My Obsessions: Giovanni Aloi

A photo of a man in a grey wool coat and a button up with the following text behind him: Gardening; "Italian" food, jazz, neoclassical piano, and Otto Marseus van Schreck

Giovanni Aloi. Photo: Greg Stephen Reigh (BFA 2013)

Giovanni Aloi. Photo: Greg Stephen Reigh (BFA 2013)

by Micco Caporale (MA 2018)

Giovanni Aloi never stops thinking about humans’ relationships to nature.

Growing up in the gray, industrial expanse of Milan during the 1970s, he’d spend summers in Southern Italy where his senses would come alive from the colorful, lush natural environment. Coming home, he’d notice a sense of withdrawal, so he’s made it his life’s work to celebrate nature’s beauty and complexity. As an associate professor, adj. of art history at the School of the Art Institute of Chicago (SAIC), he encourages students to think holistically about humanity’s role in ecosystems through developing a sophisticated understanding of visual language. He’s the editor in chief of Antennae: The Journal of Nature in Visual Culture and co-editor of the University of Minnesota Press series Art after Nature, and he’s curated exhibitions exploring humans’ influence over plants and animals for numerous institutions including Earthly Observatory, which was on display at SAIC Galleries this past fall. Here are a few of his current obsessions.

Otto Marseus van Schrieck

There are so many natural history illustrators that have a special place in my heart, but one of them is certainly Otto Marseus van Schrieck, a 17th-century natural history painter who invented the sottobosco genre. The darkness that dominates his paintings is broken by Caravaggesque shafts of light, illuminating the vicissitudes of insects, reptiles, and amphibians. They foreground the beauty of the natural world but also convey religious meaning. Van Schrieck asks us: Should we be scientifically prone to purge any mythology from nature in order to see it for its mechanical exosystemic complexity, or can we find a balance according to which science and spirituality can coexist?

“Italian American food is a melodramatic indulgence—a melancholic bridge connecting migrants to their identity. It’s never just spaghetti.”

“Italian” Food

I am interested in both Italian American adaptations and the supposedly “real” Italian food you find in the US. There are some interesting questions about authenticity buried in layers of lasagna. Italian American variations have a very bad reputation back home, but I am pretty fond of them. There’s something very touching in the oversized pasta dishes or impossible concoctions like chicken parmigiana which does not exist in Italy—it’s diaspora food. Nostalgia tinges memories of home with a desire to gigantify and enrich, turning food into a gastronomic mythology. Italian American food is a melodramatic indulgence—a melancholic bridge connecting migrants to their identity. It’s never just spaghetti.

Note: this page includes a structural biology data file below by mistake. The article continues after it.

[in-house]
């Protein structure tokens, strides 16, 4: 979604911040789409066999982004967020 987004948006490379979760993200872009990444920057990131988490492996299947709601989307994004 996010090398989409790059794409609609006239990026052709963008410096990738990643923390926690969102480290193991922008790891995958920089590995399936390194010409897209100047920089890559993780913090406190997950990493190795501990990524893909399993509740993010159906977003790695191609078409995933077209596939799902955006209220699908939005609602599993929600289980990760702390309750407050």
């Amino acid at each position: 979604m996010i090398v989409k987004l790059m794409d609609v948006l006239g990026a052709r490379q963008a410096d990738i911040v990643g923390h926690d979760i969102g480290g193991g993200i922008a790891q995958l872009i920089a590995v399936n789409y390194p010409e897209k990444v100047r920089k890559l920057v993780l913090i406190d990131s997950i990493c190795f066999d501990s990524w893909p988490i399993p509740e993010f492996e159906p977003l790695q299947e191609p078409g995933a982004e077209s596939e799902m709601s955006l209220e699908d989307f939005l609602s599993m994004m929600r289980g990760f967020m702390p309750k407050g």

Jazz and Contemporary Neoclassical Piano Music

Some all-time favorites are Keith Jarrett’s The Köln Concert and Ryuichi Sakamoto’s Playing the Piano. More recently I've enjoyed Shida Shahabi’s Shifts and Nils Frahm’s The Bells. I often think about writing as a form of music composition. Taking breaks from writing to create or listen to music often then informs my writing. I play piano, take photographs, draw, paint … I think of all creative activities as a network of different media that helps me process my experiences. My new album of neo-classical piano pieces called Moths is out on Blue Spiral Records—pretty exciting!


Gardens are battlefields. We think about gardens as places of peace and meditation, but before that peace and meditation can be enjoyed, there is a lot of pulling, cutting, shoving, ripping—there is a lot of violence in gardening. But there is something about the harmony one creates in a garden that I think is also important. My garden reflects who I am. There, you can find plants that bring me back to my childhood in the south of Italy, like angel trumpets, devil trumpets, and hibiscuses. Then there are plants that I discovered here in the United States, as well as ones I became fond of when I lived in London. They all come together to remind me about my connection with the vegetal world, but also my connection with culture, geographies, and the realities I have lived. I grow plants that can be very useful for pollinators and other creatures that live in the garden. I don’t use pesticides. The garden is for me as much as it is for the non-human critters that come and go as they please.